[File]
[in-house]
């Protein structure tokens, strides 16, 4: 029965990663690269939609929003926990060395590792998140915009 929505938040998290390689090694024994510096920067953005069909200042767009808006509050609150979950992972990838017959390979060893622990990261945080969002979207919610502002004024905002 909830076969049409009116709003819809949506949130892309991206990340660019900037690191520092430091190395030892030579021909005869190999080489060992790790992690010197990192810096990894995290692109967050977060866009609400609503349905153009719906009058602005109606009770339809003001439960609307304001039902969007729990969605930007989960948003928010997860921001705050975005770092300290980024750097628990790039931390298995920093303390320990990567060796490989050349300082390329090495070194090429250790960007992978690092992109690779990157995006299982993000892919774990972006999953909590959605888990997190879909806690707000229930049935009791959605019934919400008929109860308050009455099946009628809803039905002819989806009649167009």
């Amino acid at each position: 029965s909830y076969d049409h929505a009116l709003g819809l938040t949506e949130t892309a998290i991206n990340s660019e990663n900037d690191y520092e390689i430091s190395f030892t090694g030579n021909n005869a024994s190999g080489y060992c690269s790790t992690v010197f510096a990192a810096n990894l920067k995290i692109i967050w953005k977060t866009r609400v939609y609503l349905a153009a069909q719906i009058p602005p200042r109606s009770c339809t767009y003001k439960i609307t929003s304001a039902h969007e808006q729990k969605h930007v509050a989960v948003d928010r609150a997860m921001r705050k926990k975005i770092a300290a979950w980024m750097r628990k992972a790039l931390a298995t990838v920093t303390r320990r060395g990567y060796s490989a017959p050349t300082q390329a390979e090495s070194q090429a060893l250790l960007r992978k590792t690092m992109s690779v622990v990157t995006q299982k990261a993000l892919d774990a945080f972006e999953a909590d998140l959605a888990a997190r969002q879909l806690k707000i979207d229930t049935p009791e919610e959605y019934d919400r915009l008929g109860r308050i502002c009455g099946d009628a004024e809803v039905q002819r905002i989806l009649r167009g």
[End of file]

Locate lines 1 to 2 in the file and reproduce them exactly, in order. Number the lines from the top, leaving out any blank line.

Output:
[in-house]
């Protein structure tokens, strides 16, 4: 029965990663690269939609929003926990060395590792998140915009 929505938040998290390689090694024994510096920067953005069909200042767009808006509050609150979950992972990838017959390979060893622990990261945080969002979207919610502002004024905002 909830076969049409009116709003819809949506949130892309991206990340660019900037690191520092430091190395030892030579021909005869190999080489060992790790992690010197990192810096990894995290692109967050977060866009609400609503349905153009719906009058602005109606009770339809003001439960609307304001039902969007729990969605930007989960948003928010997860921001705050975005770092300290980024750097628990790039931390298995920093303390320990990567060796490989050349300082390329090495070194090429250790960007992978690092992109690779990157995006299982993000892919774990972006999953909590959605888990997190879909806690707000229930049935009791959605019934919400008929109860308050009455099946009628809803039905002819989806009649167009």